(For beginner) Plywood knowledge& Manufacturing Experience Part 5: Common veneer delamination defects

 Common veneer delamination defects.

 

Defect Cause Solution
Veneer blow in the hot press •     Too high moisture content of the veneer and/or substrate panel

•     Adhesive application rate too high

•     Temperature of the press too high

•     Press time too long

•     Reduce moisture content to between 4 and 8%

•     Reduce the quantity of water in the glue line

•     Follow recommended gluing parameters

•     Close and open the press after 30 seconds to let the steam escape

Telegraphing of the glue onto the veneer surface •     Too much adhesive applied

•     Glue bleeding through the veneer to the surface

•     Adhesive viscosity too low

•     Voids in the core material

•     Surface irregularities

 

•     Glue spread rate to be from 5 to 8 mils in thickness

•     Often visible only after finishing

Veneer delamination •     Too high or too low adhesive application

•     Glue line dry out

•     Follow recommended gluing parameters
Spotty erratic bonds  

•     Not enough glue transferred to both surfaces

•     Non uniform platen temperature

•     Increase the glue spread rate

•     Lamination pressure should be between 100 and 125 psi

•     Assembly time too long

•     Pressing time too short

Poor adhesive transfer to the back face of the veneer  

 

 

 

•     Veneer surface inactivated

•     Proceed with the water drop test; put a drop of water on the surface to be glued and another drop adjacent on a freshly sanded portion of the same surface. The water drop should start to be absorbed in the wood within a minute and be totally absorbed in less than 60 minutes. If not, this surface is likely to be resistant to the adhesive

•     Wetting and integrity of the joint is compromised

•     If surface is inactivated, sand the surface with 150 grit paper or wash with alcohol to remove the extractives from the surface to be glued

 

Storage

  • Veneer, either supplied rolled or flat, should be stored horizon- tally flat, in a dark (especially protected against sunlight),

dry (30 to 55% MC) and cool area (15 to 30°C), and off the ground on a rigid 4×8 panel.

  • Avoid extreme temperature and

relative humidity swings.

  • The corners should be prevented from rolling back by adding a light weight close to the corners until the veneer is conditioned and
  • Upon receiving the veneer, loosen the bundles to prevent condensation and the formation of mold – allow the material to

 

 

Table 2: Veneer trouble shooting.

Using Veneer

Wood veneer is seldom used alone; it is usually laminated with an adhesive onto a substrate panel. The choice of the substrate is guided by the structural properties needed, the edge appearance desired, and the cost and surface smoothness requirements. The most popular  substrates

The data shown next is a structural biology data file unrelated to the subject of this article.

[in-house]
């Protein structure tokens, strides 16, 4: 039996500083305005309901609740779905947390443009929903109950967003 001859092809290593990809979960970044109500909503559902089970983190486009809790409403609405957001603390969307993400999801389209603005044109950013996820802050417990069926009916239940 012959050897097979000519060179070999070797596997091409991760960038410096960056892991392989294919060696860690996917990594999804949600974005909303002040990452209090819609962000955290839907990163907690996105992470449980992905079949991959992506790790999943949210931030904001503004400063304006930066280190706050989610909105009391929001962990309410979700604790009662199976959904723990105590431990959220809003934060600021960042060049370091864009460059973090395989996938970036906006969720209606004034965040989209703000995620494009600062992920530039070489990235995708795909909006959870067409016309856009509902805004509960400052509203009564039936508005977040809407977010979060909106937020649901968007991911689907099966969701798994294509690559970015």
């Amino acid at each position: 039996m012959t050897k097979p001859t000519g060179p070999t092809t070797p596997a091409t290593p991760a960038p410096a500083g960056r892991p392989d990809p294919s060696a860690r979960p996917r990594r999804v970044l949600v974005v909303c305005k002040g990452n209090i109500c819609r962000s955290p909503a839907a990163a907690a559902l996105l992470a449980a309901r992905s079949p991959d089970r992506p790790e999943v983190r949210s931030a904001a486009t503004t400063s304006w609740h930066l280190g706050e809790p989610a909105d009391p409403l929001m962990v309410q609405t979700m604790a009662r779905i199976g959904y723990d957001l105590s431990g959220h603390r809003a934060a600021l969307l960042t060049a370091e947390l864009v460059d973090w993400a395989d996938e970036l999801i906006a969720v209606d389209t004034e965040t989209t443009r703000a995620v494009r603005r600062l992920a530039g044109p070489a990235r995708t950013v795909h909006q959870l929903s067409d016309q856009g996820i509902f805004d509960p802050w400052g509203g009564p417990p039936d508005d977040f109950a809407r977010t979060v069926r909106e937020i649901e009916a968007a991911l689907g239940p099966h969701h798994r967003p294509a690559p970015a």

used are: plywood, particleboard, medium density fibreboard (MDF), combination core and solid lumber.

 

The adhesives used for laminating the veneer over the substrate panels are mainly from the Urea Formaldehyde (UF) or Polyvinyl Acetate (PVA) adhesive families. There are two methods of veneer lamination: applied with a cold press at room temperature and applied with a hot press.

 

To ensure a good bond between the veneer and the substrate, it is recommended that:

  • The moisture content of the veneer and substrate panel should be from 4 to 14%, preferably in the range of 6 to 10%
Defect Cause Solution
Barber pole effect •     Tight and loose sides of veneer spliced together •     Natural book matching effect of veneer
 

Veneer checking, small splits in the face veneer

•     Sudden changes in moisture content create stress. Usually found after the pressing operation

•     The finish coat is absorbed differently by the loose and tight sides of the veneer

•     Sometimes created by the application of a heavy surface finish

•     Difficult to repair and easier to identify and reject before lamination

•     Apply thinner finish coating

 

Contamination

•     Evaporated water or solvent that made the wood grain rise (e.g., perspiration, oil, any foreign material) •     Wipe to clean first then sand to the finishing sanding grit
 

Core overlapping

•     Overlapping of the inner plies

•     Uneven absorption of the finishing material on the high density spots of the core material

•     Sand the high density area
Telegraphing •     Irregularities in the core (mostly in plywood core material) •     Fill the voids then sand to the finishing sanding grit
Delamination •     Separation of plies because of adhesive bond failure •     Re-gluing and repressing when possible
Glue bleed through, glue spill up •     Adhesive showing through the surface via the pores of open core material

•     Too generous glue spread

•     Detect the surface glue before processing or sand the glue contaminated area
Iron stain, blue stain •     Natural defect (i.e., tannic acid comes in contact with iron) •     Sand or remove chemically
 

Knife marks, sanding marks

•     Marks done by the veneer knife

•     Sanding marks are produced by a too coarse finishing grit

•     Sand to proper finishing grit
 

Panel warping

•     Grain orientation of veneer not consistent

•     Different species on face and back

•     Unbalanced layup

•     Ensure balanced layup
Water spots •     Dried water spots •     Sand
Ring shake   •     Natural defect

Let’s  talking about delamination within theplywood or delamination of the decorative veneer from the plywood core

Check Also

The Bending Strength of Medium Density Fibreboard (MDF) from

The Bending Strength of Medium Density Fibreboard (MDF) from … https://www.scientific.net/KEM.334-335.77 by MA Jamaludin – …

Leave a Reply

Your email address will not be published. Required fields are marked *